o The best 7% (by weight) of the emeralds recovered make up 70% of the revenue from Gemfields’ emerald mine, and the per carat prices of lowest to highest grades increase 2 million times for emeralds… and 25 million times for rubies.
o The new significance of the African continent in the history of gemstones, as well as the discovery of new deposits, such as Gemfields’ Mozambican rubies in the newly found Montepuez region.
o The complexities of gemstone deposit discovery and depletion: examples were given of police clearing illegal miners from deposits simply to begin mining the deposit for themselves; shares in profitable formalised mining operations being seized by changing governments and political systems; ‘fake news’ and sensationalist views sometimes reported by the media who have typically not been on the ground to assess the details for themselves.
• Pricing and investment performance:
o That, in the wake of the 2008 financial crisis, the value of a basket of gemstones didn’t waver when the Dow Jones, S&P and FTSE fell approximately 50%, suggesting remarkable resistance to volatility.
o The prevailing concern in the diamond sector regarding lab-grown gems and the view that these are unlikely to pose significant threat in the medium term given that history is likely to repeat itself: synthetic coloured gemstones and cultivated pearls have been around for many decades and trade at deep discounts to natural, ‘earth made’ gems. It was mentioned that the introduction of synthetic rubies in the late 19th century had a severe but fairly shortlived impact on the market.
• Sustainability and responsible sourcing:
o The potential of formalised mining to give back and make a significant contribution to host countries, such as Gemfields’ community projects and conservation efforts across Africa.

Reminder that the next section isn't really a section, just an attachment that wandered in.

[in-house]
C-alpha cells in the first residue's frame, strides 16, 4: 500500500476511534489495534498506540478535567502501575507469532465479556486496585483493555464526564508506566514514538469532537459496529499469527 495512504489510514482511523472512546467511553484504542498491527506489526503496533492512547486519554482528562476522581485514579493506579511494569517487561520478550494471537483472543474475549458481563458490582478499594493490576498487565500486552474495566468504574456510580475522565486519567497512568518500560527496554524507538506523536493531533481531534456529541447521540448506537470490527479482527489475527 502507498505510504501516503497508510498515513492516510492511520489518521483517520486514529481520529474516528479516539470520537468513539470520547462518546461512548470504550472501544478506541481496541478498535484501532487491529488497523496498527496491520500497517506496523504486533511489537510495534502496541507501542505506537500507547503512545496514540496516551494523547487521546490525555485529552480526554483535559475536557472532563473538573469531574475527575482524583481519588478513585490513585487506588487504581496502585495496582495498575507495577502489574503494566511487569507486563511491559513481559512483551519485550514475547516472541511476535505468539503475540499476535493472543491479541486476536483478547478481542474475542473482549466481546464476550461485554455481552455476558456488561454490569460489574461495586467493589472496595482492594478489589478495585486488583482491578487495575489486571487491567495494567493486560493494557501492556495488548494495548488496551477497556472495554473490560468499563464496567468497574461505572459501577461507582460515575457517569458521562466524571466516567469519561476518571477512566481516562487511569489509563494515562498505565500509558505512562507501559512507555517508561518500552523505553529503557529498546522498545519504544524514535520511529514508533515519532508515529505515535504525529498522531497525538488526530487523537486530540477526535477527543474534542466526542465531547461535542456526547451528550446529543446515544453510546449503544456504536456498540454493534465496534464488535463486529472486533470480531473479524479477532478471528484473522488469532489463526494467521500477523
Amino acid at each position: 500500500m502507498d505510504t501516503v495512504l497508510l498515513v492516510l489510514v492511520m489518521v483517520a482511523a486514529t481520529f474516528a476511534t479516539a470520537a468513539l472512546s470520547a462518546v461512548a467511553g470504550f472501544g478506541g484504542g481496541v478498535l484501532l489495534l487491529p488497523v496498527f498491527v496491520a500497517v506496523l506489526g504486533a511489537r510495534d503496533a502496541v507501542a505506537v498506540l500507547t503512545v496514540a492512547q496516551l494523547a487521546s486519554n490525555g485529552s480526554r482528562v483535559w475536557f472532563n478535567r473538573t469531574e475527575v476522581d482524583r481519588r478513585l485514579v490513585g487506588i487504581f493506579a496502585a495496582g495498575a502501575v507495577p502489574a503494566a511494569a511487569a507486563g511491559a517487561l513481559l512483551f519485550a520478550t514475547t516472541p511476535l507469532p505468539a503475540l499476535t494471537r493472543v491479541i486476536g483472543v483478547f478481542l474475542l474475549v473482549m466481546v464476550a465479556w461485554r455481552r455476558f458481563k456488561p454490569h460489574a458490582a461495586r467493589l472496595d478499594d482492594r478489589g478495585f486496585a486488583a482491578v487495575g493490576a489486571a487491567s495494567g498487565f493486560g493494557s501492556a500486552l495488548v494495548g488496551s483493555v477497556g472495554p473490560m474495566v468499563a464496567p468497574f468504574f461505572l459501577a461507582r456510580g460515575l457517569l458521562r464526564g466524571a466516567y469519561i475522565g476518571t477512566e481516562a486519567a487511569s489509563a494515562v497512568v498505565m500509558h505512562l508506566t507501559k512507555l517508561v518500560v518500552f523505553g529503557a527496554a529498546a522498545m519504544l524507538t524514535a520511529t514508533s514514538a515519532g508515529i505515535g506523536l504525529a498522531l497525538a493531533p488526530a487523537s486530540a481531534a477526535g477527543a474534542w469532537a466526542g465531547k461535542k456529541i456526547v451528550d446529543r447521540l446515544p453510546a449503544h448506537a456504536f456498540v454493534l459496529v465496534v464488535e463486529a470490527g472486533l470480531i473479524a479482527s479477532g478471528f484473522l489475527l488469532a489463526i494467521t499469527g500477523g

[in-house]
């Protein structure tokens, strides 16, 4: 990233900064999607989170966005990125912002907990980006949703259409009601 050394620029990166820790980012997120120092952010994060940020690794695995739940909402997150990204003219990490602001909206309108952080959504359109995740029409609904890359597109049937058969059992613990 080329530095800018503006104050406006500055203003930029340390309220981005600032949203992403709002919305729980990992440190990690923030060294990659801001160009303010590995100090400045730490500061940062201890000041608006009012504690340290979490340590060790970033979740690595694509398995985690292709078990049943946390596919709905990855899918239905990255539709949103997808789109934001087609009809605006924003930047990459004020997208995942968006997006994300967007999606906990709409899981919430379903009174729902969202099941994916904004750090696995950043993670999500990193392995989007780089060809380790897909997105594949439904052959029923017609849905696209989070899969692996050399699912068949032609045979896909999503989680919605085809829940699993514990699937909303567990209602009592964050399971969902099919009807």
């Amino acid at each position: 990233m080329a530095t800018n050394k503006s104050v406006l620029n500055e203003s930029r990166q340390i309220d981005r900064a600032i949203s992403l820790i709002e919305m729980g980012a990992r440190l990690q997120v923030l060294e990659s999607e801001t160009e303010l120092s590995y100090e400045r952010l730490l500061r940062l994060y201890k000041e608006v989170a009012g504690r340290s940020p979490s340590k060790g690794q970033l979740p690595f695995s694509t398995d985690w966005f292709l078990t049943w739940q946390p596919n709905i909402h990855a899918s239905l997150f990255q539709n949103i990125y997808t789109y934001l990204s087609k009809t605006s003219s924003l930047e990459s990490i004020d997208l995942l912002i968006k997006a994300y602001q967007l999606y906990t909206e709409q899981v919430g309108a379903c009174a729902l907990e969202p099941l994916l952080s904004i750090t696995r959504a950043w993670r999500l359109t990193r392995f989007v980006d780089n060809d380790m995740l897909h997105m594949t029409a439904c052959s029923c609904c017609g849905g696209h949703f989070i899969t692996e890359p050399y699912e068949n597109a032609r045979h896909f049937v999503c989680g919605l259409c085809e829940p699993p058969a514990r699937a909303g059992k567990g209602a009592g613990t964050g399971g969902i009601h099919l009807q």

• Gemstone and jewellery trends:
o Current jewellery trends: a celebration of colour, pieces of greater volume and experimenting with new materials. The Vogue team’s interest is piqued by the different, the unusual and the bold.
o The use of gemstones to tell a story about their owner, from Cleopatra favouring emeralds to distinguish herself from others, to the protection and power symbolised by the wearing of rubies in royal portraits. This continues today, with the Duchess of Cambridge’s blue sapphire and Princess Eugenie’s rare padparadscha sapphire mounted by Shaun Leane.
This Masterclass took place at an ideal time, when interest and appreciation of exquisite rubies, emeralds and sapphires is on the rise, and consumers are increasingly interested in the story behind each gemstone and concerned about sustainability. Consumers are eager to seek out gemstones that have been mined with integrity, and in a way that impacts positively on the communities and people involved. These concerns are perfectly in sync with Gemfields’ own values, and hosting a Masterclass is an ideal way to put this message out to the wider industry.
Gemfields has created a quick reference guide for retail staff (available at www.gemfields.com/quickguide) and launched a competition for attendees of the event (and any two additional persons in jewellery sales they chose to nominate), whereby the participant who sells the highest value emerald, ruby or sapphire piece by 31 December 2019 will win a visit to one of Gemfields’ mines in either Zambia or Mozambique, seeing 450 million-year-old gemstones recovered from the ground first-hand and visiting the community projects in place supporting local people’s health, education and livelihoods, before taking a short break on Mozambique’s spectacular beaches or marvelling at Zambia’s breath-taking Victoria Falls.